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House Bill to Assist Local Bridge Repairs

Wednesday, October 9, 2019

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Two members of the U.S. House of Representatives introduced a program last Tuesday (Oct. 1), that aims to reestablish federal funding for repairs and replacements needed for local structurally deficient bridges throughout the nation.

The bipartisan Fixing America’s Bridges Act was introduced by chief sponsors of the legislation Congresswoman Abby Finkenauer, D-Iowa, and Congressman Clay Higgins, R-Louisiana, reporting that the act aims to help municipalities that struggle to afford necessary maintenance.

Deficient Bridge History and Government Efforts

Similar to the current bipartisan piece, last year in January, Senate Democrats introduced Senate Bill 2279—the Bridge Investment Act—which planned to allocate a total of $75 billion to projects on bridges deemed structurally deficient or functionally obsolete over the next 10 years in the form of a competitive grant program.

PIT airport, CC-BY-2.0, via Wikimedia Commons

Two members of the U.S. House of Representatives introduced a program last Tuesday (Oct. 1), that aims to reestablish federal funding for repairs and replacements needed for local structurally deficient bridges throughout the nation.

According to the legislation, grants distributed as part of the proposed program would be at least $2.5 million for projects with a total budget under $100 million, and at least $40 million for larger projects. Recipients would include states, municipalities, governmental authorities and federal land management agencies working in tandem with states.

At the time, President Donald J. Trump was also in the process of discussing a $1 trillion infrastructure funding package that would reportedly use $200 billion in federal investment to leverage $800 billion in private investment. The package had already been pushed back several times, from mid-2017 to late 2017, and again in January 2018.

In April of this year, the American Road & Transportation Builders Association analysis of the U.S. Department of Transportation 2018 National Bridge Inventory reported that there were just over 47,000 bridges in the United States are classified as structurally deficient and in poor condition.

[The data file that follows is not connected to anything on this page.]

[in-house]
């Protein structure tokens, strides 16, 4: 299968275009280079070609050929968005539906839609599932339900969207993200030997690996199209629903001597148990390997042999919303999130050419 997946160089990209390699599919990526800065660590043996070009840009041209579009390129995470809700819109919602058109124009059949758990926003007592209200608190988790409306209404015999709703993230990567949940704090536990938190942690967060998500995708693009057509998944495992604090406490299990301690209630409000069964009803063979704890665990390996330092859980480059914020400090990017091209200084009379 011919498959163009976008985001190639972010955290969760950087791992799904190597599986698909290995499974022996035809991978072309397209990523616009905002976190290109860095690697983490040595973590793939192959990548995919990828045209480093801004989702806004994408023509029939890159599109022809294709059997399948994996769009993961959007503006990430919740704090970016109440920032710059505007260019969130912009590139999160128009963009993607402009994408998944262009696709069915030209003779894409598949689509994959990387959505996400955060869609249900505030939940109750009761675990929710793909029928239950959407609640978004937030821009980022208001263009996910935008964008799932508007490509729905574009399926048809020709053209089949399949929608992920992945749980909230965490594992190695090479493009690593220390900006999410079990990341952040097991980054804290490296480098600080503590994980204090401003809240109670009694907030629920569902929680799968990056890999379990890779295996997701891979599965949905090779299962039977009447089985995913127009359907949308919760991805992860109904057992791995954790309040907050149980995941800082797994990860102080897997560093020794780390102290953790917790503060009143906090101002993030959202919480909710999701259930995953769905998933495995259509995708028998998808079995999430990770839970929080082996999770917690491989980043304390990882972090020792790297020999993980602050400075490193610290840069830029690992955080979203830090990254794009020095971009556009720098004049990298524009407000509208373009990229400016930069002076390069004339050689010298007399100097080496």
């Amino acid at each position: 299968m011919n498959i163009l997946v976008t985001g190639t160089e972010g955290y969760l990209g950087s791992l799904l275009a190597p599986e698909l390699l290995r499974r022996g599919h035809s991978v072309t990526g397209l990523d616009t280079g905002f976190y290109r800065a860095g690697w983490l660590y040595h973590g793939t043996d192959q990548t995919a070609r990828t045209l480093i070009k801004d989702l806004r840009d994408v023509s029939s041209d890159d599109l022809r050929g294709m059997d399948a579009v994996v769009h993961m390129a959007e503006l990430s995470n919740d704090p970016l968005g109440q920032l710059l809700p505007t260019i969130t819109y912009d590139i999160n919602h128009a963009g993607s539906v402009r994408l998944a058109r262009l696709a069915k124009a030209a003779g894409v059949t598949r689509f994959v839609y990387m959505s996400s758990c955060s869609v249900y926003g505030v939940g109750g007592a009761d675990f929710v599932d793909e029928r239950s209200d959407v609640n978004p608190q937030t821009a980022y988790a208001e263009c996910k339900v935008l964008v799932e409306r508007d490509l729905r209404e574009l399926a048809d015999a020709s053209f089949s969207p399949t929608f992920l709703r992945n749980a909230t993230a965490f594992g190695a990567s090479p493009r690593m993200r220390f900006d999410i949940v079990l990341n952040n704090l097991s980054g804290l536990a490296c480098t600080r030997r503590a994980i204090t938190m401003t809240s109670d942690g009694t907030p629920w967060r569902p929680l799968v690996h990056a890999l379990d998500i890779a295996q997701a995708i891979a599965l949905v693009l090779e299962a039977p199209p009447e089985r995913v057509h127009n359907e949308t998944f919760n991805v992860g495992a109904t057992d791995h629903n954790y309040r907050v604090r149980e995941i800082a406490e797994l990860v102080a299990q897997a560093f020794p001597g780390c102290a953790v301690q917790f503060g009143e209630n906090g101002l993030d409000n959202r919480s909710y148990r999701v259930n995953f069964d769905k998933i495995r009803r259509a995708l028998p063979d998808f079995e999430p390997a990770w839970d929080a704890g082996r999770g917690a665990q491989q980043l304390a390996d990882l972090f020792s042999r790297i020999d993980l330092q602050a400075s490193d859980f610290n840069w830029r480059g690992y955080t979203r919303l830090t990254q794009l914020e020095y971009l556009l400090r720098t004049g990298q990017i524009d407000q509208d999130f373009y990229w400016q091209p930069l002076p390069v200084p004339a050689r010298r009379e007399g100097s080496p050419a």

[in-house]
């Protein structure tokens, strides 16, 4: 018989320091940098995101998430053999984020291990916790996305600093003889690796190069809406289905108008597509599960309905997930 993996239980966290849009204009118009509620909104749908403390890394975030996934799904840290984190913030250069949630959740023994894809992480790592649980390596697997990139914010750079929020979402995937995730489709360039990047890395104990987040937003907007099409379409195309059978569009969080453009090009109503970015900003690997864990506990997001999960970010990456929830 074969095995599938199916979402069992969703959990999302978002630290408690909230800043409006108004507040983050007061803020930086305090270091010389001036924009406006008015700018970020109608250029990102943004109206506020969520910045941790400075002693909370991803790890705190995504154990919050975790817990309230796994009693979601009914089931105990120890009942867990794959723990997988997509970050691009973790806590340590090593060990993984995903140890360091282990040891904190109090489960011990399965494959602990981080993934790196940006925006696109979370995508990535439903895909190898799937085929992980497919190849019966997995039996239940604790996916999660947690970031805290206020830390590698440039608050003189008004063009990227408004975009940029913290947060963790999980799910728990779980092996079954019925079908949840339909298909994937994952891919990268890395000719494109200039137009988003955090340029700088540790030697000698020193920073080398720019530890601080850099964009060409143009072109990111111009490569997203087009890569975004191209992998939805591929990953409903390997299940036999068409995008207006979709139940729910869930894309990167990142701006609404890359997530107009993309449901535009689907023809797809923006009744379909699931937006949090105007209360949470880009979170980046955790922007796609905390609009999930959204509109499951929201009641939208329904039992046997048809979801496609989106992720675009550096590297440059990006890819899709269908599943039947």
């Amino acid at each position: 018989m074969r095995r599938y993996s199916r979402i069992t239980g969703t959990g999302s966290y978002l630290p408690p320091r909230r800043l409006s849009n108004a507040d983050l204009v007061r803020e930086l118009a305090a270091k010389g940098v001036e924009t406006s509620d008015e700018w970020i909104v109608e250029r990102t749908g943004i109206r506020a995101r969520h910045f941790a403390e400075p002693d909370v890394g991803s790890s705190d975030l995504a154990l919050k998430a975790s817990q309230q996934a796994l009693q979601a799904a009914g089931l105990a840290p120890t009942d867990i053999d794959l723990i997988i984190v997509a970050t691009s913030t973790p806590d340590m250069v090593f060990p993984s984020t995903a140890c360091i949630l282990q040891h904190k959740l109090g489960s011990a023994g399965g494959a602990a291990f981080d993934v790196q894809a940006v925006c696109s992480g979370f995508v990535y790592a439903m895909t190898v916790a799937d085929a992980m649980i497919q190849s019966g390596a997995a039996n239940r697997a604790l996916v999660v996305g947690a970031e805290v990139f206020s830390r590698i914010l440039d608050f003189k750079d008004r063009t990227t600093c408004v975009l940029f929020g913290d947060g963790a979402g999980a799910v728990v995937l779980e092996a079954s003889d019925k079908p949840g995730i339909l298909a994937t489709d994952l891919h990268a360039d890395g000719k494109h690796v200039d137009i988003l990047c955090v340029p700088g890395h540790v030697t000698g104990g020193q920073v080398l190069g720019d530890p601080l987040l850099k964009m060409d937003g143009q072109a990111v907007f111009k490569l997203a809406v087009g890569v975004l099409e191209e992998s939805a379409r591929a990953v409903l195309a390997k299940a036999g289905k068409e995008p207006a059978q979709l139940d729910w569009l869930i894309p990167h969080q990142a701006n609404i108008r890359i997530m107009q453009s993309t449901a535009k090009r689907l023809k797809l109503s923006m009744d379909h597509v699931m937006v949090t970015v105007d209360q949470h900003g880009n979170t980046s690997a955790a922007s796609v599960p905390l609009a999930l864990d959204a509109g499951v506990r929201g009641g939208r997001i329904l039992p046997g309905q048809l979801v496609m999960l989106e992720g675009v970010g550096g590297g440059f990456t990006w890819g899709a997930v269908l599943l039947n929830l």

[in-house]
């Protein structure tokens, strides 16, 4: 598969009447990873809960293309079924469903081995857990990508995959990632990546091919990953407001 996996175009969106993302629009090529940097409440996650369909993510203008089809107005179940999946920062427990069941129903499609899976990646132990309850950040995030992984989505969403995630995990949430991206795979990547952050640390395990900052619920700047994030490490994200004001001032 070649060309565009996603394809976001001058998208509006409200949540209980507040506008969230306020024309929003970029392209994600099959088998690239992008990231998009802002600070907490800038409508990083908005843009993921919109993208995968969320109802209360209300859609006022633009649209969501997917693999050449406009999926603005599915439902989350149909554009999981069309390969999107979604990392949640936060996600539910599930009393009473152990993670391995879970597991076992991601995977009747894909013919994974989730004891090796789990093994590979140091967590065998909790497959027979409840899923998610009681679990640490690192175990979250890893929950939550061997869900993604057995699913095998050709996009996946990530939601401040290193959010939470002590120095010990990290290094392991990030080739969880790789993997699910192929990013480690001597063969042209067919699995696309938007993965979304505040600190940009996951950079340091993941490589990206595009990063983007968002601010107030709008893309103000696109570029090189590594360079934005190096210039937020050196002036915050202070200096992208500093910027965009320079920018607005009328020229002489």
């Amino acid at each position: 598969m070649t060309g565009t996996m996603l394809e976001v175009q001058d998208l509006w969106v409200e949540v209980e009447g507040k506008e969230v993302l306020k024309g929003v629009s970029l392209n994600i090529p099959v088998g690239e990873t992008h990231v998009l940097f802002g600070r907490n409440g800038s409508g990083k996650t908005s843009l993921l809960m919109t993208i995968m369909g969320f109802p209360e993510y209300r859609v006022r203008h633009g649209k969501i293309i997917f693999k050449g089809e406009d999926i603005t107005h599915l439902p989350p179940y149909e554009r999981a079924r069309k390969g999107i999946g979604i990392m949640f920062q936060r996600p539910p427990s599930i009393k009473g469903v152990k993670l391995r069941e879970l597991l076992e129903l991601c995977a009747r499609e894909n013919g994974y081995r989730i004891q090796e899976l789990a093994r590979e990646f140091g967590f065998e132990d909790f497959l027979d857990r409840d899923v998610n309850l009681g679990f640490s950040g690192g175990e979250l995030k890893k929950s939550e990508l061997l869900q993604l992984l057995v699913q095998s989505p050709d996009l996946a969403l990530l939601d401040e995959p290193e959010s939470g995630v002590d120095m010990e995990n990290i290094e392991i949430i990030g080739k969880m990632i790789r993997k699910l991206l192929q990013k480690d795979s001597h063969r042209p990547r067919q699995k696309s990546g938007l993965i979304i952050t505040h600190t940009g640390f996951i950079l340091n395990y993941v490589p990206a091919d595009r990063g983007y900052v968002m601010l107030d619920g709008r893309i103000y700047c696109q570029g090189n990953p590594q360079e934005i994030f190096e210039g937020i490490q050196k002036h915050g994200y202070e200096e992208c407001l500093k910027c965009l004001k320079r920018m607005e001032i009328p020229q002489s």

Although the number of structurally deficient bridges has declined slightly since 2017, the rate at which bridges are improved has slowed to the lowest point since the association began monitoring this data five years ago.

Following on from 2018, both Iowa and Pennsylvania again took the lead in terms of total number of deficient bridges—with 4,675 and 3,770, respectively. In Iowa, that accounts for 19.4% of all bridges, and in Pennsylvania, 16.6%. Both numbers are down from last year: In 2018, Iowa sat at 20.9%, with Pennsylvania not far behind at 18.3%.

Otherwise, the top 10 states in terms of structurally deficient bridges include:

  • Oklahoma (2,540);
  • Illinois (2,273);
  • Missouri (2,116);
  • North Carolina (1,871);
  • California (1,812);
  • New York (1,757);
  • Louisiana (1,678); and
  • Mississippi (1,603).

Again, matching last year’s report, Rhode Island has the highest rate of deficient bridges with 23.1% of its 780 bridges falling under the deficient criteria.

By June, Senators pushed for The Strengthen and Fortify Existing (SAFE) Bridges Act, which would approve $2.75 billion per year through fiscal 2025 for agencies tasked with fixing and maintaining bridges.

“As bridges in New Hampshire and across the country continue to crumble from disrepair, the need for bipartisan cooperation has never been more urgent,” Senator Jeanne Shaheen, D-New Hampshire, said at the time. “Continued neglect poses significant public safety risks and jeopardizes our economy.”

In September, the U.S. Department of Transportation announced $225 million in grant funding for several road and bridge projects in rural areas, a move that was part of the Competitive Highway Bridge Program.

According to the DOT, the program was created from 2018’s appropriated funding. Money went to 20 projects—from Alabama to North Dakota—represented by 18 state departments of transportation.

What’s Happening Now

In an effort to reestablish the federal Highway Bridge Replacement and Rehabilitation Program, the presented legislation hopes to provide federal grant money to states in need of bridge repairs or replacements found by the Federal Highway Administration.

Transportation Today reports that the act also plans to set-aside funds for local communities to aid locally owned bridges that aren’t a part of the federal aid highway system. Additionally, federal cost-share for local bridges would rise from 80-90%, reliving local entities of pricy maintenance.

“Investing in safe and reliable infrastructure promotes economic growth and benefits our communities. This certainly includes America’s bridges,” Higgins said in a statement. “Our legislation expands federal infrastructure resources and prioritizes bridge replacement based on structural integrity.

The Fixing America’s Bridges Act is supported by the National Association of Counties, National Association of County Engineers, North America’s Building Trades Unions and Soy Transportation Coalition.

   

Tagged categories: Bridges; Bridges; Funding; Government; Laws and litigation; NA; North America; Program/Project Management; Rehabilitation/Repair; Repair materials

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